As far as "running circles around WP", I'm speaking purely of features & functionality, not necessarily user experience or satisfaction. Take your 920 or 1020 or 1520 and edit an .xls document. Email 2 of them in the same email. Lock the screen rotation (yes I know that's very close to being official, but 3 years after WP's release?). Quick toggle WiFi/bluetooth/airplane mode. Customize your LED notification light (oh wait...). Set up your WP to automatically turn on WiFi and disable the lockscreen when you arrive at home and/or work. Do you need more examples?
    11-04-2013 12:33 PM
  13. ag1986's Avatar
    I'm vastly over simplifying it, but basically when you have an open source OS, you have the make the code open and able to work with more things. Whereas when it's proprietary, things are more optimized.

    Windows and OS X aren't open, but it's a good example. OS X really is built under the assumption that you have a mac, whereas Windows can run on anything as long as you have enough memory and storage, so Windows tends to be more buggy (not that much in my experience though)
    That really has nothing to do with open vs. closed source... Try running Goobuntu or Linux Mint on the same hardware (say a slightly old C2D or a newer i3 box) and compare to Windows 8. I'll bet money that the Linux box is faster. This is just because Linux has better process control and memory management. It's just because, like you said, OSX is smoother because Apple knows the specs of every machine that it will ever run on while MS has to make sure that Windows will run on tens of thousands of RAM/CPU/GPU/mobo combinations. That is also why iOS and WP8 are smoother than Android, it really has nothing to do with the closed vs open source nature of these platforms.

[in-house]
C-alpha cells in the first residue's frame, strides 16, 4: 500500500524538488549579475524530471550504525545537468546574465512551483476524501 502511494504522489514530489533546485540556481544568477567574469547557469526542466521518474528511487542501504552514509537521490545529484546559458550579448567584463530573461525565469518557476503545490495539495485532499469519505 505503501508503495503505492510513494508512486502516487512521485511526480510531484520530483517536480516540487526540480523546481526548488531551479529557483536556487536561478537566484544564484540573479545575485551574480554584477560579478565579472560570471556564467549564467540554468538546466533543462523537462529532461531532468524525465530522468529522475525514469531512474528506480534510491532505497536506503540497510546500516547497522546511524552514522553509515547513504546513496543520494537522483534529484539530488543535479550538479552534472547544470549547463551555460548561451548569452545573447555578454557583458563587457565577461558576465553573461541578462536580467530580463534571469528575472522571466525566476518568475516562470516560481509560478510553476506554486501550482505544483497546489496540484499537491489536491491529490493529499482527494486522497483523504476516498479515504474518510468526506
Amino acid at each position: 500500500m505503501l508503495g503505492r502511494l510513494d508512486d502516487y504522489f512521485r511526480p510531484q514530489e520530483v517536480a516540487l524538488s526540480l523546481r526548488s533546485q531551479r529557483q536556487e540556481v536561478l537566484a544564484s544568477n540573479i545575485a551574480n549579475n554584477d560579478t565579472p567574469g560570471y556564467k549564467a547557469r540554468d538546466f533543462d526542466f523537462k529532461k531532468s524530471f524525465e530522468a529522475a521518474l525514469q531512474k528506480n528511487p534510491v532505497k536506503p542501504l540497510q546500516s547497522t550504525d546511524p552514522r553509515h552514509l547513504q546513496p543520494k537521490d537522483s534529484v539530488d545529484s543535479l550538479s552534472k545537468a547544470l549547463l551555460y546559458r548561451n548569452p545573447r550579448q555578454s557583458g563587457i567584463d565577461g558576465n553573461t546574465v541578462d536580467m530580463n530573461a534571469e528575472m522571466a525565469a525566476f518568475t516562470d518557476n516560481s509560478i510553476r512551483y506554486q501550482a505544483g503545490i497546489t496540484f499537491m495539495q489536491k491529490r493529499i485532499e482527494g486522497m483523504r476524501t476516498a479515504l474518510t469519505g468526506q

Even today, on my i7 gaming box with 16 GB RAM, SSD and a GTX 660M, I get 4-5 second delays when I right-click on the Desktop. And the Downloads folder always takes 10-15 secs to open. This same machine will happily play Skyrim or Borderlands or Battlefield 3 on Ultra/Very High. Why does that happen? No idea.
    11-04-2013 12:41 PM
  14. chezm's Avatar
    I won't deny WP is lacking the functionality Android offers in terms of mobile OS. I had an GS3 before my 920 so I can appreciate some of the offerings, such as tools management and portable PC design. However, I'd take a lag free, stable functioning, start screen unique UI over Android mobile phone any day (I still have and use my Nexus 7, haven't completely left).

    People can go on and on about how stable Android is...but my boss has a S4, couple of friends with Nexus 4 and sister with HTC one...they can at least all admit the simplest things are sooo frustrating.so I guess its preference and payoff.